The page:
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BI 754091: A programmed cell death protein-1 inhibitor
BI 754091* is a humanised programmed cell death protein-1 (PD-1)-targeting monoclonal antibody (mAb) that blocks the interaction between PD-1 and its ligands, PD-L1 and PD-L2.1 In doing so, BI 754091 prevents the inactivation of immune cells by tumours, allowing them to remain active and combat tumour cells.1 BI 754091 is currently being investigated as a monotherapy in a Phase I trial in solid tumours.2 Trials in combination with BI 891065*3 (a second mitochondria-derived activator of caspase [SMAC] mimetic), BI 754111*4,5 (a lymphocyte activation gene 3 [LAG-3] inhibitor) and BI 836880*6 (a vascular endothelial growth factor/angiopoietin-2 growth factor [VEGF/Ang2] inhibitor) are also ongoing.
The role of PD-1
PD-1 is an inhibitory cell surface receptor that is activated by inflammatory signals. It has two known ligands, PD-L1 and PD-L2, which are both expressed on antigen-presenting cells (APCs). In normal tissues, binding of PD-L1 or PD-L2 to PD-1 inhibits T-cell receptor signalling, limiting T-cell function and preventing immune-mediated damage to healthy cells and tissues.7
Tumour cells can avoid destruction by host-immune surveillance. One mechanism that tumour cells use to avoid immune-mediated destruction is to upregulate PD-L1 expression, which leads to inactivation of PD-1-expressing T cells.7
Preclinical studies and clinical trials have shown that immunotherapeutic approaches using antibodies to block pathways, such as the PD-1 pathway, can facilitate the immune system’s antitumour activity in the treatment of cancers.8
About BI 754091
Mechanism of action
The PD-1 receptor is found on T cells, B cells, monocytes and natural killer cells. Activation of the PD-1 pathway, which occurs by the binding of PD-L1 or PD-L2, inactivates T cells and downregulates the expression of pro-inflammatory cytokines, making this a tumour escape pathway.7
BI 754091 is a humanised PD-1-targeting mAb that blocks the interaction between PD-1 and its ligands, PD-L1 and PD-L2.1 This blocks signalling downstream from PD-1, allowing T cells to remain active and carry out their role in the destruction of tumour cells by secreting molecules such as perforin and granzyme B.1,9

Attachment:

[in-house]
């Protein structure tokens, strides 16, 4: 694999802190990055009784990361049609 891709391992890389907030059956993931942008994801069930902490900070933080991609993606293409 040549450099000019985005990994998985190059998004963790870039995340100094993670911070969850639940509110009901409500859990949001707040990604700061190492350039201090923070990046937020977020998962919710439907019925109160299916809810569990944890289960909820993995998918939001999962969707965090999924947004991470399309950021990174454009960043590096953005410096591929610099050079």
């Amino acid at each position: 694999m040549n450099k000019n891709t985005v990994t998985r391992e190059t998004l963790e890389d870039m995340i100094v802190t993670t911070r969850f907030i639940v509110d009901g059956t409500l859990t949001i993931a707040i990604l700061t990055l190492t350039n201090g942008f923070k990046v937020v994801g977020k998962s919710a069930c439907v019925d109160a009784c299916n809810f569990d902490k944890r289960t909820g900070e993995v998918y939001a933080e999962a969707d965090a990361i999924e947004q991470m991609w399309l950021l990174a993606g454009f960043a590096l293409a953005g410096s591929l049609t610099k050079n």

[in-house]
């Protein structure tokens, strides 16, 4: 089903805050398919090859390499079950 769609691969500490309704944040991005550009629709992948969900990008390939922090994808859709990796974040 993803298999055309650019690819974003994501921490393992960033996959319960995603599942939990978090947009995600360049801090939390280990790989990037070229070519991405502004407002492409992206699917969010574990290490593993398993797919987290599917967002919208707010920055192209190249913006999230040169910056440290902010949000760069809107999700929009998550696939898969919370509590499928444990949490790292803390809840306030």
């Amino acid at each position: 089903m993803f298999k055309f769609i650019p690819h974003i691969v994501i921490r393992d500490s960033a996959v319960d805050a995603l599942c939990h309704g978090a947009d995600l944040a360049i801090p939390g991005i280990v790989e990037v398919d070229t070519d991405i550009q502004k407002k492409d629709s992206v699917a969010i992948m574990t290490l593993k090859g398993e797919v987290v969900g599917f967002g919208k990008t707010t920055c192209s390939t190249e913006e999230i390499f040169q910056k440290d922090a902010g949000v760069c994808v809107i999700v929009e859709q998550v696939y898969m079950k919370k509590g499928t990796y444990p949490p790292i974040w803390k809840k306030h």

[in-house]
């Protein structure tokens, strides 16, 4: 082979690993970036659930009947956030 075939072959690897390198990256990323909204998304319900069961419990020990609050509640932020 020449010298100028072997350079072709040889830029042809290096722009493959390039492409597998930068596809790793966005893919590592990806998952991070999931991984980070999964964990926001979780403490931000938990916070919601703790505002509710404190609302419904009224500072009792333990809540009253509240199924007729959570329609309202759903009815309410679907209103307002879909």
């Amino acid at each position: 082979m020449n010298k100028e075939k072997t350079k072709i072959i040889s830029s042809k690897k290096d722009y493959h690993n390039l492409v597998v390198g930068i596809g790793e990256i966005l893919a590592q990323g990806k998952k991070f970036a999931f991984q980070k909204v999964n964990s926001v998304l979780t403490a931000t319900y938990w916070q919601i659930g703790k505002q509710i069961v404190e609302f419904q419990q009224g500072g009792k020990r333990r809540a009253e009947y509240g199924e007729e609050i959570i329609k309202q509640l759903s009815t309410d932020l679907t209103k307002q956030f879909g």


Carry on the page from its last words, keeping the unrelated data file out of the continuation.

There are currently five clinical trials investigating BI 754091 in solid tumours:
Solid tumours and NSCLC
BI 754091 is currently being investigated as monotherapy and in combination therapy in solid tumours.2–6
AE, adverse event; Ang2, angiopoietin -2; APC, antigen-presenting cell; DLT, dose-limiting toxicity; DoR, duration of response; LAG-3, a lymphocyte activation gene 3; MTD, maximum tolerated dose; NSCLC, non-small cell lung cancer; OR, objective response; PD-1, programmed death-1 receptor; PD-L1, programmed death-1 receptor ligand; PFS, progression-free survival; PK/PD, pharmacokinetics/pharmacodynamics; SMAC, second mitochondria-derived activator of caspase; VEGF, vascular endothelial growth factor.
ClinicalTrials.gov. NCT02952248. https://clinicaltrials.gov/ct2/show/NCT02952248 (Accessed: September 2018).
ClinicalTrials.gov. NCT03166631. https://clinicaltrials.gov/ct2/show/NCT03166631 (Accessed: September 2018).
ClinicalTrials.gov. NCT03156114. https://clinicaltrials.gov/ct2/show/NCT03156114 (Accessed: September 2018).
ClinicalTrials.gov. NCT03433898. https://clinicaltrials.gov/ct2/show/NCT03433898 (Accessed: September 2018).
ClinicalTrials.gov. NCT03468426. https://clinicaltrials.gov/ct2/show/NCT03468426 (Accessed: September 2018).
McDermott DF, et al. Cancer Med 2013;2(5):662–73.
He J, et al. Sci Rep 2015;5:13110.
Martinez-Lostao L, et al. Clin Cancer Res 2015;21(22):5047–56.
*This is an investigational compound and has not been approved. Its safety and efficacy have not been established.
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Last updated: October 2018
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